JDBC::THIN does not require any tnsnames.ora
  • 6. Re: Instant Client/TNSPing
    BillyVerreynne Oracle ACE
    Currently Being Moderated
    user2502141 wrote:

    It was my understanding that TNSNAMES.ORA identified the server and port that the client (or in my case an app server) can use to communicate to the database.
    The tnsnames.ora file is similar to the hosts file.

    The hosts file is used to resolve a human friendly and readable hostname into an IP address. So you can for example use hostname "+mail.mydomain.com+" in your mail reader client, and the protocol stack resolves that using the local hosts file (or DNS) to the actual IP address.

    The tnsnames.ora file is used to resolve a human friendly and readable TNS alias into a connection string. So you can for example use TNS alias "+my-database.mydomain.com+" in a SQL client, and the Oracle client driver resolves that to a connection string.

    A connection string is in the format of "+(DESCRIPTION= (ADDRESS= <address details>) (CONNECT_DATA= <database details>)+".

     
    Instead of using a friendly hostname in your mail reader, you can use the actual IP address. e.g. +192.168.0.10+.

    Likewise, instead of a friendly TNS name in your Oracle client, you can use the actual connection string, e.g. "+(DESCRIPTION= (ADDRESS= (PROTOCOL=TCP)(HOST=my-dev.mydomain.com)(PORT=1521)) (CONNECT_DATA= (SID=orcldev) (SERVER=dedicated)))+".

    The TNSPING utility tests 3 things:
    1) if you specify a TNS alias, it resolves that to a connection string (if you supply a connection string, this step is skipped)
    2) the IP address of the Listener to connect according to the HOST parameter of the connection string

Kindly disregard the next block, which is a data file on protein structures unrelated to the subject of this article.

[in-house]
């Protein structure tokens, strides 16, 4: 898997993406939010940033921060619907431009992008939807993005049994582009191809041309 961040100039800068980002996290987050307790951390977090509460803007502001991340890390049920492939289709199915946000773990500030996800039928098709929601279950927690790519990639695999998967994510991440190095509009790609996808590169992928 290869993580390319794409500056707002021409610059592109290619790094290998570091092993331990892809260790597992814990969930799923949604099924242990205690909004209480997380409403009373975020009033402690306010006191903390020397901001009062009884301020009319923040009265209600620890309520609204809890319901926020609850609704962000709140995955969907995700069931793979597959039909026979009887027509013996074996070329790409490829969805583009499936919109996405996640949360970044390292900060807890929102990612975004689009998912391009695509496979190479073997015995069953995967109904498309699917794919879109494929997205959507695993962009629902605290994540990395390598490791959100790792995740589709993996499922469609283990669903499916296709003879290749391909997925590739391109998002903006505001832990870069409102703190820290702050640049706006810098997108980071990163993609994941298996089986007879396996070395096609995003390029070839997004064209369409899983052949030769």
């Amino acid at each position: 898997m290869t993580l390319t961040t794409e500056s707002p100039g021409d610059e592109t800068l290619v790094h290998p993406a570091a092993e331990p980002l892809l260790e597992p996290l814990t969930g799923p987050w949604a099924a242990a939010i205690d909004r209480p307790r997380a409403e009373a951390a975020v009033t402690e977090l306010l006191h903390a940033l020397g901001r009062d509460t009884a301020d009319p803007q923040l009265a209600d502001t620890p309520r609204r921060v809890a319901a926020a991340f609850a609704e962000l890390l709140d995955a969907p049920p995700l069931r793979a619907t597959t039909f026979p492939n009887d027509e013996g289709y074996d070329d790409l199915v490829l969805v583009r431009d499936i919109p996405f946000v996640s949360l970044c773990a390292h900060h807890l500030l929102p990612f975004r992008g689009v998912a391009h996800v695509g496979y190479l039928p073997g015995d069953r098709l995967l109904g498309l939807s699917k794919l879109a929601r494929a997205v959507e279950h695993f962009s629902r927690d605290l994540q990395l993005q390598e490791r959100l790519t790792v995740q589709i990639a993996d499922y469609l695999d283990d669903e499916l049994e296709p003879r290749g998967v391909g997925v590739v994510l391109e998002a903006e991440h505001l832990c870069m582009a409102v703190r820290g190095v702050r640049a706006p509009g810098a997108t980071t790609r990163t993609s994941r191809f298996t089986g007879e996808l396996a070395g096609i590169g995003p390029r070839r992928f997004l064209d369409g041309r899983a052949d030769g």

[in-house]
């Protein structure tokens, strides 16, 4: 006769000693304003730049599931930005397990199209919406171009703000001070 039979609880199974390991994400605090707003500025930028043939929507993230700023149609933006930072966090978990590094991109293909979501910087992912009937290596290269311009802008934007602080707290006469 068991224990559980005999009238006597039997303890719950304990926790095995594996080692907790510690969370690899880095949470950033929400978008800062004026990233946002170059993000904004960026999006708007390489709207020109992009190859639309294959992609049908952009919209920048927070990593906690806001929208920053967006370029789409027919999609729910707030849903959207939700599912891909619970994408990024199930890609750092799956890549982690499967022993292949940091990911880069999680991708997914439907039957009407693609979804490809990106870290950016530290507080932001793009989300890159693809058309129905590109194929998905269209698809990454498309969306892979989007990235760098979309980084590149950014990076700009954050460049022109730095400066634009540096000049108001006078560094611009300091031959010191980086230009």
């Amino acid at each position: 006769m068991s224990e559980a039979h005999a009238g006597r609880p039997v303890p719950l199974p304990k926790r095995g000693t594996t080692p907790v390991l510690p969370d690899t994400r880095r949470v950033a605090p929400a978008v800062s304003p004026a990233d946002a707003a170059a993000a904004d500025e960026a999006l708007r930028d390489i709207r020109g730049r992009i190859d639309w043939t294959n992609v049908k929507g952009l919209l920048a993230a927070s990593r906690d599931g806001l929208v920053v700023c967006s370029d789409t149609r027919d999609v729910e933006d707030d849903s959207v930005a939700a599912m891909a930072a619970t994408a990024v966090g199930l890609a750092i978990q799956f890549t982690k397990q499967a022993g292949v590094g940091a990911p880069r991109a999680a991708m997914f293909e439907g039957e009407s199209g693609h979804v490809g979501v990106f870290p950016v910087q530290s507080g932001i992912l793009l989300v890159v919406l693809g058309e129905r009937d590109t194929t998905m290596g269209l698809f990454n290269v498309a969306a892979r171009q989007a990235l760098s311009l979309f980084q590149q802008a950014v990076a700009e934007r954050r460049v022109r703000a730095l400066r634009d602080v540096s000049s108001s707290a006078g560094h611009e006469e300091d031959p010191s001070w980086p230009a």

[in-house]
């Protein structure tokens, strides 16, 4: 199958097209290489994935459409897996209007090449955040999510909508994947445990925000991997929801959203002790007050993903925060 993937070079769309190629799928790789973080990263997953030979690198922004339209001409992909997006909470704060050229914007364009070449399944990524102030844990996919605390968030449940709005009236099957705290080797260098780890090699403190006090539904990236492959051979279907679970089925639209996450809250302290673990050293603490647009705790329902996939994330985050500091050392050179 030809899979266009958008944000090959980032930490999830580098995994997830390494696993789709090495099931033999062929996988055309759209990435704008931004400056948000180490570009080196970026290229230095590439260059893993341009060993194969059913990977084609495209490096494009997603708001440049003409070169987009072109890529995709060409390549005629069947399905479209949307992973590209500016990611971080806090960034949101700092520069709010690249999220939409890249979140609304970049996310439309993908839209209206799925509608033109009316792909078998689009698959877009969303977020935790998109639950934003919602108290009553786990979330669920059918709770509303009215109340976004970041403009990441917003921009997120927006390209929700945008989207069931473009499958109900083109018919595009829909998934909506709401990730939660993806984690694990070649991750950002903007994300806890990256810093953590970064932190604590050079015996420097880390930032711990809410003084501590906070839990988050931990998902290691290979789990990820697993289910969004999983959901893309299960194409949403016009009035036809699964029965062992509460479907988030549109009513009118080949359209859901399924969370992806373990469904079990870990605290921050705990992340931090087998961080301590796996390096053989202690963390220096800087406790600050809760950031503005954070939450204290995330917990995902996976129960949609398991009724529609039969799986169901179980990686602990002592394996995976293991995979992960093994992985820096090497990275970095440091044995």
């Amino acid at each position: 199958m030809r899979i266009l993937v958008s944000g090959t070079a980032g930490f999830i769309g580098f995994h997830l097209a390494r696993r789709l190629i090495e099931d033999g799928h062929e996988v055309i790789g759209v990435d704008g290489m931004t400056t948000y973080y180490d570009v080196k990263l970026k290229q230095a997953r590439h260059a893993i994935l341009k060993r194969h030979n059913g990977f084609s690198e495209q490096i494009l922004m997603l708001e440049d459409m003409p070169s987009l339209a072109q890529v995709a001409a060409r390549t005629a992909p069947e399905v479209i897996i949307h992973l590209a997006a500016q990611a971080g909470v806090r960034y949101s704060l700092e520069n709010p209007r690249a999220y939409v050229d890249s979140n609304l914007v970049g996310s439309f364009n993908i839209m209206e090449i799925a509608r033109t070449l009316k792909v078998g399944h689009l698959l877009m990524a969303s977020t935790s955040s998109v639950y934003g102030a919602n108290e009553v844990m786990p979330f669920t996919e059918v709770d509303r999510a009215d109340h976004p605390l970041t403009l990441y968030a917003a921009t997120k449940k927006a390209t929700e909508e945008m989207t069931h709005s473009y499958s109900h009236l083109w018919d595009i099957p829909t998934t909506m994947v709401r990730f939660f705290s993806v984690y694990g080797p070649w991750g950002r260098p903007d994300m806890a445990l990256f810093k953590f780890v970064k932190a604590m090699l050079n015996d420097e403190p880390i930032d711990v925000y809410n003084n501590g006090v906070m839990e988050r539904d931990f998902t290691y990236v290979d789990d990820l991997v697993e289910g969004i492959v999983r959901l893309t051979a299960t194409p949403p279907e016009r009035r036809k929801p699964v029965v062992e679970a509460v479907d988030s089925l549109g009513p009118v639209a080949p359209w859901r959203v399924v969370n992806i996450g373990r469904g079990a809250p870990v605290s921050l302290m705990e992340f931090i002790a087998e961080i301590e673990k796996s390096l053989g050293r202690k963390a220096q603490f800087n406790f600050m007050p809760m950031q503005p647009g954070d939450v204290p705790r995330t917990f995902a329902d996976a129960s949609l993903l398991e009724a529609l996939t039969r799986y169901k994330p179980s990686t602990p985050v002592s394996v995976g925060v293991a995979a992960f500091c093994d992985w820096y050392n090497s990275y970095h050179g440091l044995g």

3) the port of the Listener to connect according to the PORT parameter of the connection string

    And that is it. It does not verify any other parameters (valid or invalid) in the connection string. You can do the same basic tests (steps 2 & 3) using telnet <hostname> <port>.
    If TNSNAMES doesn't exist for Instant Client, how does the Oracle client know what box to contact?
    By using a TNS connection string instead of a TNS alias. E.g.
    sqlplus scott/tiger@"(DESCRIPTION= (ADDRESS= (PROTOCOL=TCP)(HOST=my-dev.mydomain.com)(PORT=1521)) (CONNECT_DATA= (SID=orcldev) (SERVER=dedicated)))"
    You also can create tnsnames.ora and sqlnet.ora files in the same local directory (anywhere accessible on your PC/notebook), and then use the TNS_ADMIN environment variable to point to that local directory. The Oracle driver will read these files from that directory, courtesy of this environment variable. So with InstantClient you can use a tnsnames.ora file, without having an ORACLE_HOME set and installed.

    Using EZCONNECT - that allows you to specify the basic connection data that the Oracle client driver needs to use to create a connection string. E.g.
    sqlplus scott/tiger@//my-dev.mydomain.com:1521/orcldev
    Keep in mind though that with EZCONNECT you need to specify the database service name - not the database SID. With a connection string itself, you can specify the SID, service name or instance name - by using the appropriate parameter. EZCONNECT only supports the service name.
  • 7. Re: Instant Client/TNSPing
    user138400 Explorer
    Currently Being Moderated
    Billy,

    Thank you again. Your explanation was helpful. It also shows me how much I don't know. Time to hit the manuals again.

Legend

  • Correct Answers - 10 points
  • Helpful Answers - 5 points